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    Majority of the counts completed – Modi secures majority


    He had been confident of victory beforehand, and now there are initial confirmations: the counting of a large proportion of the votes in the Indian election points to a success for Prime Minister Modi.

    In India's parliamentary elections, a victory for Prime Minister Narendra Modi, who has been in office for ten years, was on the cards. As the Election Commission announced on Tuesday, Modi's Hindu nationalist BJP was in the lead with around 38 percent after 75 percent of the votes had been counted, making it the strongest political force again. Compared to the 2019 election, however, the government coalition led by it suffered significant losses.

    Even after a decade in power, Modi is popular among large sections of the population and is now facing a third term in office in the world's most populous country. The 73-year-old's opponents have been weakened by internal power struggles and politically motivated criminal proceedings. Modi's political opponents and international human rights groups have long complained about the erosion of democracy in India.

    According to the partial result published by the Election Commission, the coalition led by Modi's Bharatiya Janata Party (BJP) will win at least 280 of the 543 seats in the parliament in New Delhi. The opposition performed significantly better than in 2019, when 353 MPs from the BJP and its allies made it into parliament.

    Modi's main political rival, the chief minister of the capital state of Delhi, Arvind Kejriwal, is in prison. He was arrested in March, shortly before the start of the parliamentary elections, on corruption charges.

    Kejriwal, who denies any wrongdoing, has since been released from prison to contest the election. Before returning to prison, he said: “When power becomes a dictatorship, then a prison sentence is a sign of responsibility.”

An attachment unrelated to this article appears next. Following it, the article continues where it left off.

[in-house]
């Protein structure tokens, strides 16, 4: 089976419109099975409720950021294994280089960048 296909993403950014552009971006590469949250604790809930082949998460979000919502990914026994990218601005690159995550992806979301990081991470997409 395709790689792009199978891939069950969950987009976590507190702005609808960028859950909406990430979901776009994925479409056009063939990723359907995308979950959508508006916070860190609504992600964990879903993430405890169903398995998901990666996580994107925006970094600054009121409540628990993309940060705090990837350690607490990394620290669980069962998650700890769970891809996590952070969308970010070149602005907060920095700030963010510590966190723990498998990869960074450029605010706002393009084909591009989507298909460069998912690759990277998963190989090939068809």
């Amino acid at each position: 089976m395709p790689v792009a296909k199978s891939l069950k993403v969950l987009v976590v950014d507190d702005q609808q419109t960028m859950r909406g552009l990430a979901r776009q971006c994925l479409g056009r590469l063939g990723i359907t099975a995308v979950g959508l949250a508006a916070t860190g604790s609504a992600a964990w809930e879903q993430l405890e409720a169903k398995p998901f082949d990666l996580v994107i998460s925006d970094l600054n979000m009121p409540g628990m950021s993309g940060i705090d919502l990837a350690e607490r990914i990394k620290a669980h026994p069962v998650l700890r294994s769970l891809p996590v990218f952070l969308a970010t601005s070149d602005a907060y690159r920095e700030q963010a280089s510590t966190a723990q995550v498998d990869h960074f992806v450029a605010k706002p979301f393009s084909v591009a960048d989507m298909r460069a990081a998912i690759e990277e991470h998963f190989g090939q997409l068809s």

According to the US think tank Freedom House, the BJP is increasingly using government institutions to take action against political opponents. The opposition and human rights groups also accuse Modi of favoring the country's Hindu majority. During the election campaign, Modi referred to the country's 210 million Muslims as “intruders” and “those with more children.” Complaints by the opposition about the head of government had no consequences.

    Modi, for his part, accuses the main opposition party (INC) of wanting to push for a redistribution of wealth in the country to Muslim households. India is a secular state. According to electoral law, campaigns aimed at stirring up sentiment against individual population groups are prohibited.

    The parliamentary election in India was the largest democratic election in the world. Up until Saturday, more than 968 million people had been called to vote for six weeks. The counting was carried out by special counting computers. The final results were expected later in the day.

    Voter turnout was 66.3 percent, compared to 67.4 percent in 2019. The slightly lower turnout was also attributed to the heat wave that India is currently suffering from. In the state of Uttar Pradesh alone, at least 33 poll workers died of heat stroke on Saturday, the last day of the parliamentary elections.

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